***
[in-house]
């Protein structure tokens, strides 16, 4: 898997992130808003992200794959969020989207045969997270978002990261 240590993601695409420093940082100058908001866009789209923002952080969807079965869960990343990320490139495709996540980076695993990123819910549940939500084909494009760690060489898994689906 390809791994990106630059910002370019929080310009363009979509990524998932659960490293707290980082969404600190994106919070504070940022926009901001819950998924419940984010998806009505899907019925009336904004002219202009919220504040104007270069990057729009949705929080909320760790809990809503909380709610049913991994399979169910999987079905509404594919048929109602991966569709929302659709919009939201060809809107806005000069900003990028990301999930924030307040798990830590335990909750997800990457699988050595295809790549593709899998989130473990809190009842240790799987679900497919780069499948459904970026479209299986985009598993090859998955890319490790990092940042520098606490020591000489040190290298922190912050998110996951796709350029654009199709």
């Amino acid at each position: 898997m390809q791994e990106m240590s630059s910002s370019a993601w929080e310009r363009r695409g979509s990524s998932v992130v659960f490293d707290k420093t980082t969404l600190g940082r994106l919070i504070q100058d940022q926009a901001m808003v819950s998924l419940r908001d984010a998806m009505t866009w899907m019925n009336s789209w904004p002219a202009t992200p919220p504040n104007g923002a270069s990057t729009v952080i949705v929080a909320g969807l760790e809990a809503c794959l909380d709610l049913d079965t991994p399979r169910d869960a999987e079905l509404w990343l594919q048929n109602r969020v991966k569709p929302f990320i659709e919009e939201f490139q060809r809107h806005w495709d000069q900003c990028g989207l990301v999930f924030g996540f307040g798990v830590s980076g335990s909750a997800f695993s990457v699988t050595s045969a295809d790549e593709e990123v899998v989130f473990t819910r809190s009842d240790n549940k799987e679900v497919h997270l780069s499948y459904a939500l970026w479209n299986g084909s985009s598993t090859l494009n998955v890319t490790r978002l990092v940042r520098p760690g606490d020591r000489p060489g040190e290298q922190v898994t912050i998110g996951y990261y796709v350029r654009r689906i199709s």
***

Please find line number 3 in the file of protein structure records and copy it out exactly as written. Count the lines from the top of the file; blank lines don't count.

């Amino acid at each position: 898997m390809q791994e990106m240590s630059s910002s370019a993601w929080e310009r363009r695409g979509s990524s998932v992130v659960f490293d707290k420093t980082t969404l600190g940082r994106l919070i504070q100058d940022q926009a901001m808003v819950s998924l419940r908001d984010a998806m009505t866009w899907m019925n009336s789209w904004p002219a202009t992200p919220p504040n104007g923002a270069s990057t729009v952080i949705v929080a909320g969807l760790e809990a809503c794959l909380d709610l049913d079965t991994p399979r169910d869960a999987e079905l509404w990343l594919q048929n109602r969020v991966k569709p929302f990320i659709e919009e939201f490139q060809r809107h806005w495709d000069q900003c990028g989207l990301v999930f924030g996540f307040g798990v830590s980076g335990s909750a997800f695993s990457v699988t050595s045969a295809d790549e593709e990123v899998v989130f473990t819910r809190s009842d240790n549940k799987e679900v497919h997270l780069s499948y459904a939500l970026w479209n299986g084909s985009s598993t090859l494009n998955v890319t490790r978002l990092v940042r520098p760690g606490d020591r000489p060489g040190e290298q922190v898994t912050i998110g996951y990261y796709v350029r654009r689906i199709s």